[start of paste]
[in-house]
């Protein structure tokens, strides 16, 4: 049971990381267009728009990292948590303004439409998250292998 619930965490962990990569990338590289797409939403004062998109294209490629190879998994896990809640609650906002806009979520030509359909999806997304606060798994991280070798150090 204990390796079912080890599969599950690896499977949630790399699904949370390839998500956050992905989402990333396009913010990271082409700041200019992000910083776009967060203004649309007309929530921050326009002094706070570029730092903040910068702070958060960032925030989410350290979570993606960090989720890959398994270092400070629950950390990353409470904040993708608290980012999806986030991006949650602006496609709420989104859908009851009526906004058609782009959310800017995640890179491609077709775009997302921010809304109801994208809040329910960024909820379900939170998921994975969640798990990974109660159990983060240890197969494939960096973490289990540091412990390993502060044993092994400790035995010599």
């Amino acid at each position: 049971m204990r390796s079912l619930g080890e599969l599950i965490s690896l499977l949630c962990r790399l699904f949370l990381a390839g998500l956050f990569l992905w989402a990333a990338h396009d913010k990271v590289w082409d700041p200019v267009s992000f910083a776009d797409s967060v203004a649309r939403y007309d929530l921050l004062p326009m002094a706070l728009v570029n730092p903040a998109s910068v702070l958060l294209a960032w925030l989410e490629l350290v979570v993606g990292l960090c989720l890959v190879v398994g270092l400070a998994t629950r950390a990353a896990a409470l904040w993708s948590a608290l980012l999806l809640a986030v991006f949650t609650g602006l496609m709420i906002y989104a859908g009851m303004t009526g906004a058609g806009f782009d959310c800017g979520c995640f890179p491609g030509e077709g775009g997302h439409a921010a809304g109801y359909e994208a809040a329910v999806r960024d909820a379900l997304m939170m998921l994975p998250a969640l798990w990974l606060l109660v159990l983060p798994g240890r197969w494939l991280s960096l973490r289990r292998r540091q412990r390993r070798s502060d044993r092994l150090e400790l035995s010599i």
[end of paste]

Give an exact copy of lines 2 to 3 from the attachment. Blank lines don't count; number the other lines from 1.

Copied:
């Protein structure tokens, strides 16, 4: 049971990381267009728009990292948590303004439409998250292998 619930965490962990990569990338590289797409939403004062998109294209490629190879998994896990809640609650906002806009979520030509359909999806997304606060798994991280070798150090 204990390796079912080890599969599950690896499977949630790399699904949370390839998500956050992905989402990333396009913010990271082409700041200019992000910083776009967060203004649309007309929530921050326009002094706070570029730092903040910068702070958060960032925030989410350290979570993606960090989720890959398994270092400070629950950390990353409470904040993708608290980012999806986030991006949650602006496609709420989104859908009851009526906004058609782009959310800017995640890179491609077709775009997302921010809304109801994208809040329910960024909820379900939170998921994975969640798990990974109660159990983060240890197969494939960096973490289990540091412990390993502060044993092994400790035995010599």
């Amino acid at each position: 049971m204990r390796s079912l619930g080890e599969l599950i965490s690896l499977l949630c962990r790399l699904f949370l990381a390839g998500l956050f990569l992905w989402a990333a990338h396009d913010k990271v590289w082409d700041p200019v267009s992000f910083a776009d797409s967060v203004a649309r939403y007309d929530l921050l004062p326009m002094a706070l728009v570029n730092p903040a998109s910068v702070l958060l294209a960032w925030l989410e490629l350290v979570v993606g990292l960090c989720l890959v190879v398994g270092l400070a998994t629950r950390a990353a896990a409470l904040w993708s948590a608290l980012l999806l809640a986030v991006f949650t609650g602006l496609m709420i906002y989104a859908g009851m303004t009526g906004a058609g806009f782009d959310c800017g979520c995640f890179p491609g030509e077709g775009g997302h439409a921010a809304g109801y359909e994208a809040a329910v999806r960024d909820a379900l997304m939170m998921l994975p998250a969640l798990w990974l606060l109660v159990l983060p798994g240890r197969w494939l991280s960096l973490r289990r292998r540091q412990r390993r070798s502060d044993r092994l150090e400790l035995s010599i």